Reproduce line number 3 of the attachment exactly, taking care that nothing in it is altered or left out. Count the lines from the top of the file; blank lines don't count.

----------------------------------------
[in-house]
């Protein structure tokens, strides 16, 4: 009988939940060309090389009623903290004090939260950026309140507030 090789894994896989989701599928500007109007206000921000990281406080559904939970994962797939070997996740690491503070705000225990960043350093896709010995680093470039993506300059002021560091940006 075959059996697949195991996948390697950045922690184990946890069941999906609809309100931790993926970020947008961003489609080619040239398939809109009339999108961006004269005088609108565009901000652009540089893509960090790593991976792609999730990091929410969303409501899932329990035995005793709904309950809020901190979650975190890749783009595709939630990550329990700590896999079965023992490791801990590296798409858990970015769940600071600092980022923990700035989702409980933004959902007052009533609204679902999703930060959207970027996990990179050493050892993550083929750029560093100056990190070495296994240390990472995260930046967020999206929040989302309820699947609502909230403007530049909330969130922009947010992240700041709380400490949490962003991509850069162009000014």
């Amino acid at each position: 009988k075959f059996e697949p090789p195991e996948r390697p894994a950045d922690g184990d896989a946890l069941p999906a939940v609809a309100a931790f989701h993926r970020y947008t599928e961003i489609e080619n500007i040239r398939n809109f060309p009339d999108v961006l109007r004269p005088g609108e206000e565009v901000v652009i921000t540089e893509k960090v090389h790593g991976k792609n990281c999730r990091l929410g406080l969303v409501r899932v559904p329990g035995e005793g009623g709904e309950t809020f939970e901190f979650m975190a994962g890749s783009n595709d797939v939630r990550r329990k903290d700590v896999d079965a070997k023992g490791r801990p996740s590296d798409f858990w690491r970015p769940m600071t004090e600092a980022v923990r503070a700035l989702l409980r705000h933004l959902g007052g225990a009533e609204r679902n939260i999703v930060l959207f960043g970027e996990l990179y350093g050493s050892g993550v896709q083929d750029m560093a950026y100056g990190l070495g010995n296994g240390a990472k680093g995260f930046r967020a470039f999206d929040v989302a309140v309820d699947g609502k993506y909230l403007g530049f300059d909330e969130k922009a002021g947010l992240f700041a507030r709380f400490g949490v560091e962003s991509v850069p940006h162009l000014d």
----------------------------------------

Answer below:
């Amino acid at each position: 009988k075959f059996e697949p090789p195991e996948r390697p894994a950045d922690g184990d896989a946890l069941p999906a939940v609809a309100a931790f989701h993926r970020y947008t599928e961003i489609e080619n500007i040239r398939n809109f060309p009339d999108v961006l109007r004269p005088g609108e206000e565009v901000v652009i921000t540089e893509k960090v090389h790593g991976k792609n990281c999730r990091l929410g406080l969303v409501r899932v559904p329990g035995e005793g009623g709904e309950t809020f939970e901190f979650m975190a994962g890749s783009n595709d797939v939630r990550r329990k903290d700590v896999d079965a070997k023992g490791r801990p996740s590296d798409f858990w690491r970015p769940m600071t004090e600092a980022v923990r503070a700035l989702l409980r705000h933004l959902g007052g225990a009533e609204r679902n939260i999703v930060l959207f960043g970027e996990l990179y350093g050493s050892g993550v896709q083929d750029m560093a950026y100056g990190l070495g010995n296994g240390a990472k680093g995260f930046r967020a470039f999206d929040v989302a309140v309820d699947g609502k993506y909230l403007g530049f300059d909330e969130k922009a002021g947010l992240f700041a507030r709380f400490g949490v560091e962003s991509v850069p940006h162009l000014d």